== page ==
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How to Send SMS And MMS From Your Arduino Yun

arduino-yun-pins-2

The Arduino Yun has built-in WiFi and a second microprocessor which runs Linux. That means that you can write programs in your favorite scripting language and interact with APIs directly from your Arduino.

In this tutorial, we’ll learn how to send SMS and MMS from our Arduino Yun using Python and Twilio. By the end we will:

  • Install pip and the Twilio Python helper library on the Yun
  • Write a Python script to send SMS and MMS
  • Send a text message from an Arduino program

Getting Started

This tutorial builds on our Getting Started with the Arduino Yun tutorial, which covers:

  • How to format your SD card for use in the Yun
  • How to upgrade to the latest version of OpenWRT-Yun
  • How to install the Arduino IDE
  • How to run your first sketch on the Yun

Assuming you’ve completed those steps, this tutorial on sending text messages should take about 15 minutes. The ingredients you’ll need are:

To get started, sign up for a free Twilio account and buy an MMS enabled phone number:

try-twilio

Install pip on the Arduino Yun

In order to install the Twilio Python helper library, we’ll need to install a Python package manager called pip. SSH into your Yun (if you don’t know how to do this, check out our getting started guide).

From there:

opkg update
opkg install distribute 
opkg install python-openssl 
easy_install pip

And that’s it — now pip’s installed.

By default, pip  would install Python packages to the Yun’s onboard memory. However, the official Arduino Yun docs have an ominous warning that says, “You’re discouraged from using the Yún’s built-in non-volatile memory, because it has a limited number of writes.” Let’s install the Twilio library to the SD card instead.

This requires three steps:

  • Create a new directory on the SD card for our Python packages
  • Set a PYTHONPATH  to tell Python to look for packages there
  • Force pip  to install the Twilio library in our new directory

Plug a properly formatted SD Card into your Arduino (again, check out the Yun getting started guide if you need help with this), then create a new directory:

mkdir /mnt/sda1/python-packages

Now let’s edit our /etc/profile  and set a PYTHONPATH  so that Python will check our new directory for packages:

vim /etc/profile

You’ll see several lines that start with export . Below those lines, then press i  to enter insert mode. Then paste this:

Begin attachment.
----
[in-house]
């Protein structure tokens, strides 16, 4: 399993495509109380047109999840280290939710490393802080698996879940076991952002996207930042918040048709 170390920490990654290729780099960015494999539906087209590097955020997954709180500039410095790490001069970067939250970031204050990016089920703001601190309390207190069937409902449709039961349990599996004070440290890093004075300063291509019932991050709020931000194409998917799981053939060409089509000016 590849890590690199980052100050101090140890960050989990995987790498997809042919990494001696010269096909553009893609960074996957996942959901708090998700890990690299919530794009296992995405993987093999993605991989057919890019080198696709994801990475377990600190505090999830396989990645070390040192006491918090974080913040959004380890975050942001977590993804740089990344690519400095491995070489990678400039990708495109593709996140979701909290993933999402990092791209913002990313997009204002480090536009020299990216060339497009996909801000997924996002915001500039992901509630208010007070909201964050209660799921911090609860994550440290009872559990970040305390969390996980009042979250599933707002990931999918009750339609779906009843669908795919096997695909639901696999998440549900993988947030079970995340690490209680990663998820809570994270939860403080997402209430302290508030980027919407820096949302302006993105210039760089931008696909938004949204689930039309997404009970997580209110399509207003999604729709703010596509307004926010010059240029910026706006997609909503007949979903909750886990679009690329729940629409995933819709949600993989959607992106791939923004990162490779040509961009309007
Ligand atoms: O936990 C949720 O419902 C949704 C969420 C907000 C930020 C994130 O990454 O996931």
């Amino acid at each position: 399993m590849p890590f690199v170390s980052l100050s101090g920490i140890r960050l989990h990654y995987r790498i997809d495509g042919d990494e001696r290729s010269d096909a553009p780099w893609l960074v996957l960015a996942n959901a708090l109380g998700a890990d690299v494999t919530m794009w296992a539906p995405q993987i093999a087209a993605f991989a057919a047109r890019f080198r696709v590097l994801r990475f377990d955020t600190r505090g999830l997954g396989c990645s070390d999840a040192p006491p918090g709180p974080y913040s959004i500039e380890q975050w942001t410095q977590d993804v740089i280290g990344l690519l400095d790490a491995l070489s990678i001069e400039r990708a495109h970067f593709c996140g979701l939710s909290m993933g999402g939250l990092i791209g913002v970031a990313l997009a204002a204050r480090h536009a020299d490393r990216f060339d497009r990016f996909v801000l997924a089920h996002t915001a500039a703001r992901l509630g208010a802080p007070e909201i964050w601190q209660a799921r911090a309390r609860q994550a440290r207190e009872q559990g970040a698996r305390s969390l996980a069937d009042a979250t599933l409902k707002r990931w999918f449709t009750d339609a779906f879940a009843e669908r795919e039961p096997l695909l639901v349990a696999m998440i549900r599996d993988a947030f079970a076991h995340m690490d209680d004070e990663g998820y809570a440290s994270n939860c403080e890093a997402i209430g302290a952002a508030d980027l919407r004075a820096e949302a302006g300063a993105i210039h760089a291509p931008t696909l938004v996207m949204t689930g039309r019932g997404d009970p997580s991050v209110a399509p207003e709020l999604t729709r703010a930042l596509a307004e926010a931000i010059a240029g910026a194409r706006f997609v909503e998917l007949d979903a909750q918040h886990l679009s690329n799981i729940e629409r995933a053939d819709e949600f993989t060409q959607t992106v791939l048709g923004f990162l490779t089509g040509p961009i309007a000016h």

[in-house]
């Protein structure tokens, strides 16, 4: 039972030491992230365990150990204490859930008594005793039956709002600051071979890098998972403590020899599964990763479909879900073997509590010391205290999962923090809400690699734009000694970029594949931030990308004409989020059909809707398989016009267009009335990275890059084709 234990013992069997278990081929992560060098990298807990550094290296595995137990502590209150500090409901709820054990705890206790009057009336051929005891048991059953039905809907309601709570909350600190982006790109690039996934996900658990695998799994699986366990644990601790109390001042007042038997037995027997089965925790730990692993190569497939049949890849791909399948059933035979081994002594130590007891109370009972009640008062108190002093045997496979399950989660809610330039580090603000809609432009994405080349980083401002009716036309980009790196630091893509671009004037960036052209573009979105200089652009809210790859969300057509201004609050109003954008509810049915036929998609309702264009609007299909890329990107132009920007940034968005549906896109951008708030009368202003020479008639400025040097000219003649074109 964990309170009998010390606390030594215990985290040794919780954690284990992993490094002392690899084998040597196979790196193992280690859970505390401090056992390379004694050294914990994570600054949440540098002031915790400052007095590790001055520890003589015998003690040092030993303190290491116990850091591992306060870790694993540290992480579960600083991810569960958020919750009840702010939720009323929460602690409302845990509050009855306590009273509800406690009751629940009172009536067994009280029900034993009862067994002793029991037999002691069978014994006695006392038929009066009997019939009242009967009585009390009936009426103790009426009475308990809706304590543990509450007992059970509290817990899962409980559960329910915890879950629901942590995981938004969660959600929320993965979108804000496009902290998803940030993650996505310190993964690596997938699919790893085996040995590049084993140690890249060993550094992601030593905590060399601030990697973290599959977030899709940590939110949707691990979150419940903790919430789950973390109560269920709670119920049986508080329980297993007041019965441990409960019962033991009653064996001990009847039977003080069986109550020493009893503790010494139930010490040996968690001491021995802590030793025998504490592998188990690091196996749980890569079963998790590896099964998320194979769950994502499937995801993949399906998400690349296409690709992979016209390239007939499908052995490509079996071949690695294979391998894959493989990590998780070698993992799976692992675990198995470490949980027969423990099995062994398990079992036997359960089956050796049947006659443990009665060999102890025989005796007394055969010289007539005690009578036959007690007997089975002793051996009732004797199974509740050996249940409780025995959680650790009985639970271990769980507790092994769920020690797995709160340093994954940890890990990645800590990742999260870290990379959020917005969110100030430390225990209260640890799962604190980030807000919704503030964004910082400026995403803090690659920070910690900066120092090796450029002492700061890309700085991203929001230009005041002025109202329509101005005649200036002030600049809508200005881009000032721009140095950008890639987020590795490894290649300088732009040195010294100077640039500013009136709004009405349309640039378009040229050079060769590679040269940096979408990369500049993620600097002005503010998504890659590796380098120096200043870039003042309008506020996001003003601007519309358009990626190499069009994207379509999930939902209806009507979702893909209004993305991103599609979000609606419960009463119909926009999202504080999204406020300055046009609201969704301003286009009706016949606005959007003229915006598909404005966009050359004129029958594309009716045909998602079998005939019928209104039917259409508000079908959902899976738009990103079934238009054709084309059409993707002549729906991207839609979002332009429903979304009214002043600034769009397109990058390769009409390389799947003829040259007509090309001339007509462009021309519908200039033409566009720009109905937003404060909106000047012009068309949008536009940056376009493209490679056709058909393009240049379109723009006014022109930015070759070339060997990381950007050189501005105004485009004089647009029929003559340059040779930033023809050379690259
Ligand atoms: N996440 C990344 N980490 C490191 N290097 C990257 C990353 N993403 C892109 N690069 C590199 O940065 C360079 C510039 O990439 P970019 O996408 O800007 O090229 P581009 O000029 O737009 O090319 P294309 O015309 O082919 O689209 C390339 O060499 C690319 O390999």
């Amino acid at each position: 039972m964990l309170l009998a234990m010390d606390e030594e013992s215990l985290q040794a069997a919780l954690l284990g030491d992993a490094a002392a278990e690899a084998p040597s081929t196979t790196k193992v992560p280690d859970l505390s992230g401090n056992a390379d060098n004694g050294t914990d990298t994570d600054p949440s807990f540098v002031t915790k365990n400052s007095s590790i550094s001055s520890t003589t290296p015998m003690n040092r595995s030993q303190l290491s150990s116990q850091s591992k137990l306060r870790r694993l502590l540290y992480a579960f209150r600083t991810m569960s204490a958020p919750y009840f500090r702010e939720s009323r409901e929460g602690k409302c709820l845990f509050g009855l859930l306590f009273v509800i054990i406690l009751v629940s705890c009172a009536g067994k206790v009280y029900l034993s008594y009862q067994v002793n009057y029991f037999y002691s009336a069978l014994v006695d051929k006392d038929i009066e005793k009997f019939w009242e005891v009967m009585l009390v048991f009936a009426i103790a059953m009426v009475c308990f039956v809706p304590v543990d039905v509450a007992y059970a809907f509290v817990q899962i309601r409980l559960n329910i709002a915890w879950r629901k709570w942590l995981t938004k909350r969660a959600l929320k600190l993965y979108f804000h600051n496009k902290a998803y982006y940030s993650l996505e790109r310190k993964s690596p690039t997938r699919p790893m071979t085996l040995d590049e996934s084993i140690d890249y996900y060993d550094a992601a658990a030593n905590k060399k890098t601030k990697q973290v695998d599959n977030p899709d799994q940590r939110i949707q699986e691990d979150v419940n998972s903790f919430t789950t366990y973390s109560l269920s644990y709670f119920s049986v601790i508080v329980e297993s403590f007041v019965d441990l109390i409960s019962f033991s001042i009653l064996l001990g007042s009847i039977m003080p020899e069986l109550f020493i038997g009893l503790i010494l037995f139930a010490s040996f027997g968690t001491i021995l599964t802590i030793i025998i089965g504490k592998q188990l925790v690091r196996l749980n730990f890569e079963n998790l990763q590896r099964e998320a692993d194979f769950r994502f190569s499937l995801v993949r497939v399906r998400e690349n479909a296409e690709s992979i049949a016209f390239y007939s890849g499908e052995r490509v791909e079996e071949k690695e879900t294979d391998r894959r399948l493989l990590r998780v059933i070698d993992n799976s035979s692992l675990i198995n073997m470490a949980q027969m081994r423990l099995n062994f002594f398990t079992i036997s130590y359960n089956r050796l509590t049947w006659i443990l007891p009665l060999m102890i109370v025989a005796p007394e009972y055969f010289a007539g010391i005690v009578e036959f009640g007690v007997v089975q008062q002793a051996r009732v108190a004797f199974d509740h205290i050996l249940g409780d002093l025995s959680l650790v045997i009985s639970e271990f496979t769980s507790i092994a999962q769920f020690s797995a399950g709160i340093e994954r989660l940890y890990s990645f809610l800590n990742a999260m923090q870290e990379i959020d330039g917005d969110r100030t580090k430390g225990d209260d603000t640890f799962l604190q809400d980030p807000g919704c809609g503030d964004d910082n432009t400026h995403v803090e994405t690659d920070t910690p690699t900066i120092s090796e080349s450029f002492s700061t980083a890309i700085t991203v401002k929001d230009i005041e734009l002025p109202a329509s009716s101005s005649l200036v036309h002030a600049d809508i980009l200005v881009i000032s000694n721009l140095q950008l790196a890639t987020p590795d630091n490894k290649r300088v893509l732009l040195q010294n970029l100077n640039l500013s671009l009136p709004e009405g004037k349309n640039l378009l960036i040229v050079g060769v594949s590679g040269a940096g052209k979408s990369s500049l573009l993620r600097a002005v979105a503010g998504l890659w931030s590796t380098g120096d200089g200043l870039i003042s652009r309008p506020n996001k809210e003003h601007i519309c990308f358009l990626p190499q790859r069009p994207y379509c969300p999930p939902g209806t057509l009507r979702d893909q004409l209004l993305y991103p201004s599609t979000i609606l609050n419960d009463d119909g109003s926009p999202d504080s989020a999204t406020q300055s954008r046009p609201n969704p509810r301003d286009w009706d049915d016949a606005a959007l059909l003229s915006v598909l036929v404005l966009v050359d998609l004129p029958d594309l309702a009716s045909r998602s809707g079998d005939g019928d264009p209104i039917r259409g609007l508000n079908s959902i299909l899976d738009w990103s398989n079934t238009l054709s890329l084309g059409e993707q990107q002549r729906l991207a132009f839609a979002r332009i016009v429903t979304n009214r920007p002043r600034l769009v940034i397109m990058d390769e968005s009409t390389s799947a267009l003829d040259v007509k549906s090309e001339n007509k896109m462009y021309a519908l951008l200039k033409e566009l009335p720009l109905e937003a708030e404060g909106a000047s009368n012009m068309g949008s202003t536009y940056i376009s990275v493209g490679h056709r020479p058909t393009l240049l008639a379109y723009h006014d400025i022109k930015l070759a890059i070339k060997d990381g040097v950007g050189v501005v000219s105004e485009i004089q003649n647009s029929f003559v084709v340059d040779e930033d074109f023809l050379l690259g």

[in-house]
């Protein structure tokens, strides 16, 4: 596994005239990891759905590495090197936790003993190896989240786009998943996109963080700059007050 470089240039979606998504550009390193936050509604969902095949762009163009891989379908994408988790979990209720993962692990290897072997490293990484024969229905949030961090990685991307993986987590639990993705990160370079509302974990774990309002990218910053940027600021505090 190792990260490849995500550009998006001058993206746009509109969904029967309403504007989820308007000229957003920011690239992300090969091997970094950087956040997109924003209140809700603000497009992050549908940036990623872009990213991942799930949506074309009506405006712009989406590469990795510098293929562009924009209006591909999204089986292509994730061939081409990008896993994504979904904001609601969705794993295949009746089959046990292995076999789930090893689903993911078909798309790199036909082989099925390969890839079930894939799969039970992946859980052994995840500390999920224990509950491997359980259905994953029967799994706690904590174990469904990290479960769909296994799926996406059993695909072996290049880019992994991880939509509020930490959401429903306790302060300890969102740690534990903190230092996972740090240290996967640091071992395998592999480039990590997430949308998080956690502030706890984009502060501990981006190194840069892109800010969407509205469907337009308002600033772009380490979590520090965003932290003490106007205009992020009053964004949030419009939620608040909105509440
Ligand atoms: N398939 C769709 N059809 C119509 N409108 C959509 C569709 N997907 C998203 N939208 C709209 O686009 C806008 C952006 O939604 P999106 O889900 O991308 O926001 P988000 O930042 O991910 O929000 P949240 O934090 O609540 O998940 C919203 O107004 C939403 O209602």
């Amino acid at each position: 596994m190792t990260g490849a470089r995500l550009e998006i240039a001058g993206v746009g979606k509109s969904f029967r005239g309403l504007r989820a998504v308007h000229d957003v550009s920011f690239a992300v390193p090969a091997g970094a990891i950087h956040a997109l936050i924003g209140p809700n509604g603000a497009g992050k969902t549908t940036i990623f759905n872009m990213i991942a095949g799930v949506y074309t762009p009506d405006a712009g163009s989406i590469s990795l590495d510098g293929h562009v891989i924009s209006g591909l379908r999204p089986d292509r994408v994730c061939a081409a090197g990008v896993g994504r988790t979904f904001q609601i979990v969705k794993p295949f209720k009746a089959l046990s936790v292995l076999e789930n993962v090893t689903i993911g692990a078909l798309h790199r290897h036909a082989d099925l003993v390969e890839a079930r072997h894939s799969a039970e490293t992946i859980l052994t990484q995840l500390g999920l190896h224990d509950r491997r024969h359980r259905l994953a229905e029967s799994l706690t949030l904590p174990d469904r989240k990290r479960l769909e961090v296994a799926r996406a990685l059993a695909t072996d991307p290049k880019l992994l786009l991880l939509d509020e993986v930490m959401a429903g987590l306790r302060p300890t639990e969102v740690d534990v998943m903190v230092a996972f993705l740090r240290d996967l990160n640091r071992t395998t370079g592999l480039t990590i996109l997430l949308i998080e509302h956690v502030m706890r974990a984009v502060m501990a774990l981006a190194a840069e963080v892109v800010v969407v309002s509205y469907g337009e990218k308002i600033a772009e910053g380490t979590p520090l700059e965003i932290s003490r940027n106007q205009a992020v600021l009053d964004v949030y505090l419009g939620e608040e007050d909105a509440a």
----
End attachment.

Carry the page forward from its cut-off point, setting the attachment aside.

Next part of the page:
export PYTHONPATH=/mnt/sda1/python-packages

Press esc  to go back to command mode. Type :wq  to save the file and quit vim. Then, from the command line, reload your environment by typing:

source /etc/profile

Finally, install the Twilio library to our python-packages  directory:

pip install --target /mnt/sda1/python-packages twilio

Send SMS from your Arduino Yun

If you don’t already have a Twilio account, sign up now. You can do everything in this tutorial with the free trial.

We’re going to write a simple Python script to send a text message. There are two ways we could get this code on our Arduino:

  • plug the SD card into our computer, write the code there using our favorite text editor, save it to the card and plug the it back into the Yun.
  • Write the code directly on the Yun using Vim

For this tutorial, we’ll go with the latter.

First we need to make a directory for our Python code and navigate there:

mkdir /mnt/sda1/arduino
cd /mnt/sda1/arduino

Then create a new python script using Vim:

vim send-sms.py

Once in Vim, press i  to enter insert mode. Then include the Twilio python library:

from twilio.rest import TwilioRestClient

Next we need to set our Twilio credentials. In a browser, navigate over to your Twilio Dashboard, and click Show Credentials.

twilio-credentials

Copy these values into variables:

account_sid = "YOURACCOUNTSID"
auth_token = "YOURAUTHTOKEN"

Then create variables for both the Twilio phone number you’ll be using for this project and your personal cellphone:

twilio_phone_number = "YOURTWILIONUMBER"
cellphone = "YOURCELLPHONE"

Create a REST client to connect with the Twilio API.

client = TwilioRestClient(account_sid, auth_token)

Once we’ve got our client, sending an SMS a simple exercise of passing a to , from , and a body  to client.messages.create() :

client.messages.create(to=cellphone, from_=twilio_phone_number, body="COMING TO YOU LIVE FROM THE ARDUINO YUN!")

Type :wq  and press enter to save and exit. Then run our script:

python send-sms.py

If all goes well your phone should light up with a text message. If all doesn’t go well but Python didn’t give you an error message, check the Dev Tools under your Twilio Dashboard.

Chances are, you don’t want to edit the Python script every time you want to change the message body. Let’s modify the script to accept a message body from the command line parameter:

Open send-sms.py  again and add this line to the top of your file:

import sys

Then change the line that sends the SMS to replace the hardcoded message body with the first command line argument:

client.messages.create(to=cellphone, from_=twilio_phone_number, body=sys.argv[1])